When Latria Graham was first approached to join the faculty at the University of Montana as a guest writer in environmental studies, she did what she always does – she took 24 hours to think things through.
During those 24 hours, she reflected on the balance between her professional endeavors and her personal life. She also enlisted the advice of her friend Sean Hill, a Georgian poet who is a professor in the creative writing department at UM.
“It was an area of my map that I hadn’t filled in yet, so it was an important part of it and the opportunity to see something different was great,” Graham said.
“It’s easier to write about the South and love it and miss it when you’re not in the South, so I often find I have to leave the South to remember both the hard but tender parts of it,” she continued.
Graham is a noted essayist, journalist and columnist for Garden & Gun magazine. Her work has been featured in The Atlantic, Outside and many others. She is also a fifth generation farmer.
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Earlier this winter, Graham packed up her things and embarked on a 2,600-mile road trip across the country from her home in South Carolina to Montana to teach at the university for a semester as a Kittredge Distinguished Writer in Environmental Studies.
Kittredge’s post is named for Bill Kittredge, who taught creative writing at UM for three decades. The program has brought writers to the university since the spring of 2003. Graham is the first black writer to be named a Kittredge Distinguished Guest Writer.
Graham now teaches a writing workshop to graduates once a week and will give a public reading of his work which is scheduled for March 4.
“Latria’s work asks the questions that anyone writing about nature and the environment should be asking,” said Mark Sundeen, UM assistant professor of environmental studies.
As soon as Sundeen asked her if she might be interested in Kittredge’s position for the spring semester, Graham already knew what she wanted to teach, she said. In fact, she had been developing the program for most of the past decade.
While studying in New York for her MFA, she researched ways to explain her approach to storytelling and eventually settled on an explanation that was a bit like considering terroir while tasting wine. Terroir is a French term meaning “sense of place” and encompasses factors such as location, climate, soil, altitude and tradition and their influence on wine grape production.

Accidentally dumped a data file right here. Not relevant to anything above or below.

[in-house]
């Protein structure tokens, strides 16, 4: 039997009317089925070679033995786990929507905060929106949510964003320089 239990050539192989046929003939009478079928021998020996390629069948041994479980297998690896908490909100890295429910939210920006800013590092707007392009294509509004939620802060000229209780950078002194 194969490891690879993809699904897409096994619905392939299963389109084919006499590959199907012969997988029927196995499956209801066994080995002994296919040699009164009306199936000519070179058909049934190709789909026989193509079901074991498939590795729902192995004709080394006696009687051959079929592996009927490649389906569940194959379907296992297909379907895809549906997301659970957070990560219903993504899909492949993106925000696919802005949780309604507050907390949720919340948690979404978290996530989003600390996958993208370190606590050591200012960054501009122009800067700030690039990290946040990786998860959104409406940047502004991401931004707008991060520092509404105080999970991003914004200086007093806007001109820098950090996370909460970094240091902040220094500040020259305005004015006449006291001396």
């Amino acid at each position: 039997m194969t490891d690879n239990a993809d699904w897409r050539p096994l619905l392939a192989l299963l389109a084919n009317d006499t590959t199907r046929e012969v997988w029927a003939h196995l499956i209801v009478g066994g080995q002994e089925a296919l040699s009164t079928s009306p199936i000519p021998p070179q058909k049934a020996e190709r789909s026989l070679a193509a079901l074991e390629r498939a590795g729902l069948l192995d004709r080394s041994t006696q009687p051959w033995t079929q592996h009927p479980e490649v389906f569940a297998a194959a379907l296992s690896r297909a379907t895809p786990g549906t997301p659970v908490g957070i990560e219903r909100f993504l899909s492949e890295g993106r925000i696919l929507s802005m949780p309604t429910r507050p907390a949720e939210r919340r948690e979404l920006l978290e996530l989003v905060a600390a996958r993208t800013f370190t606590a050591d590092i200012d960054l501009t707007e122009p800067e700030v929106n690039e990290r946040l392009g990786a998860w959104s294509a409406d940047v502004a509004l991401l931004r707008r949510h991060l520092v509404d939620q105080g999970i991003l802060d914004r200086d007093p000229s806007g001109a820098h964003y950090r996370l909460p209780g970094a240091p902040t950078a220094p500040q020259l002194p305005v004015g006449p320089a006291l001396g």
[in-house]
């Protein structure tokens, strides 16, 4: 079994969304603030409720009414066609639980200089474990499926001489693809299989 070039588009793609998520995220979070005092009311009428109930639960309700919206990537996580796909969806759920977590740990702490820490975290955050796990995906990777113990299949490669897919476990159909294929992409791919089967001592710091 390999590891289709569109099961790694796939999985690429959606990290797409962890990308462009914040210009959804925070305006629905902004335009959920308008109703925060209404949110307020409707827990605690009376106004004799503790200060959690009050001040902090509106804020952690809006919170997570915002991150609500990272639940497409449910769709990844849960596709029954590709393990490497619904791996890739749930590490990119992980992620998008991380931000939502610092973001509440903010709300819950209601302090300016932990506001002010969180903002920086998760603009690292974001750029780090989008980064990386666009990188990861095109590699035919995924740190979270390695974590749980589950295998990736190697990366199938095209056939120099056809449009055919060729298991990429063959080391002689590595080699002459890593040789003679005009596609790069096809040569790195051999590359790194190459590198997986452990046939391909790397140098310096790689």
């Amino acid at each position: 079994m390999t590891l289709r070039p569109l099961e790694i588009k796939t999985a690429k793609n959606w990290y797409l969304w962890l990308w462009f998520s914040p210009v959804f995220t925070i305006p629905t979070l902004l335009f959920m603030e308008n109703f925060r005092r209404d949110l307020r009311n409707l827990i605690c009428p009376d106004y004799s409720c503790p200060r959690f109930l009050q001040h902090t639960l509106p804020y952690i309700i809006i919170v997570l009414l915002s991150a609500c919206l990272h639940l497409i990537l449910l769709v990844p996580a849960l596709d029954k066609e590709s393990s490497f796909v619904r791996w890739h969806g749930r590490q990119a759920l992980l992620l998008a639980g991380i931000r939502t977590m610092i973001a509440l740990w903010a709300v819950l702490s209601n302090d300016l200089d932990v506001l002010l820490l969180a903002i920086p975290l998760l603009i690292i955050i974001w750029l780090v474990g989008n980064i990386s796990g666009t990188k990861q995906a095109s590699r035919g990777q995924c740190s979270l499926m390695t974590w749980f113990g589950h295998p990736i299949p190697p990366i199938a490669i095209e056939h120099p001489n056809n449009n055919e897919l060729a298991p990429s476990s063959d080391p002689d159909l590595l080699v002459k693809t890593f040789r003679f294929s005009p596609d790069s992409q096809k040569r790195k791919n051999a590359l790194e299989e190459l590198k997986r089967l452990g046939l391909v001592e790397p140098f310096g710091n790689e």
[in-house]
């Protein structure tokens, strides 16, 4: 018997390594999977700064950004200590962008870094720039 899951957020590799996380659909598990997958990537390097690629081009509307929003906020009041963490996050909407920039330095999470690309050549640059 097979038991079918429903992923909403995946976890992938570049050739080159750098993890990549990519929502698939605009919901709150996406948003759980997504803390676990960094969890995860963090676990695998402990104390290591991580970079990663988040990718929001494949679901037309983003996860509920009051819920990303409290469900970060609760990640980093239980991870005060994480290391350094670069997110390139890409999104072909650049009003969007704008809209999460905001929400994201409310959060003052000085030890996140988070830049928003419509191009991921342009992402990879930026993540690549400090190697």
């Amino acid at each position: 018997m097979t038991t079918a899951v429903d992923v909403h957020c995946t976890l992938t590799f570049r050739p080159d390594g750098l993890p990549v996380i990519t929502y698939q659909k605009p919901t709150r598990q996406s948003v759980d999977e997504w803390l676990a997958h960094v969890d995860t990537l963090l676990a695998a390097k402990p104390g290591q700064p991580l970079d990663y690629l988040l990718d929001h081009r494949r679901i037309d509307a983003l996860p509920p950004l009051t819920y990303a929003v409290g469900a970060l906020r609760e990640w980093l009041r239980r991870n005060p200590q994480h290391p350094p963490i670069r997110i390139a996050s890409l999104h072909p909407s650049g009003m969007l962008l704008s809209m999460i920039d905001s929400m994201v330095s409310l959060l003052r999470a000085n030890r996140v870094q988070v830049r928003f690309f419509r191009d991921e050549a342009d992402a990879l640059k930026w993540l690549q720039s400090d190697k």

“And so, thinking about the traditions that I come from, sometimes even thinking about the minerals in the ground that I write about, my place on this map and how to orient myself,” Graham said. “I take those experiences that I had and those theories that I learned in graduate school and look at how to turn them into something that students can learn from and talk about in their own way.”
Creating a distinct sense of place is a defining characteristic of Graham’s writing, regardless of subject matter. It’s also a frequent theme in her college class.
Another unique element of its graduate course at the university is its modernized approach to curriculum and assigned readings. Many of the authors she has included are living writers whose work reflects environments and conditions as they are today.
“There are current and interesting new ideas happening and in conversation with them. You can’t always be in a conversation with someone who wrote 200 years ago,” Graham said.
One of the authors she features in her class is Mitchell S. Jackson and his book “Survival Math.” It examines the history of racism and redlining in Oregon, the botany of an apple, and its experience in prison.
“I hope students will engage with this one because it’s a bit more challenging, it’s great craft-wise, but understanding all the places it goes is a challenge,” said Graham.
In 2018, Graham’s article “We’re Here. You Just Don’t See Us” was published by Outside magazine and sparked a conversation about visibility and racism in outdoor recreation. His work as a journalist spans many genres and beats such as food, culture, sports, conservation and travel.
She is currently working on her next book, “Uneven Ground”, which is due out in 2024. The book is about preserving her century-old family farm and its legacy, while examining the issue of the loss of black land ownership.
“I always hope that my work will make you think. Sometimes thinking is uncomfortable, it takes us out of Tik Tok country, but hopefully it will make your world better if you’re willing to sit in it,” Graham.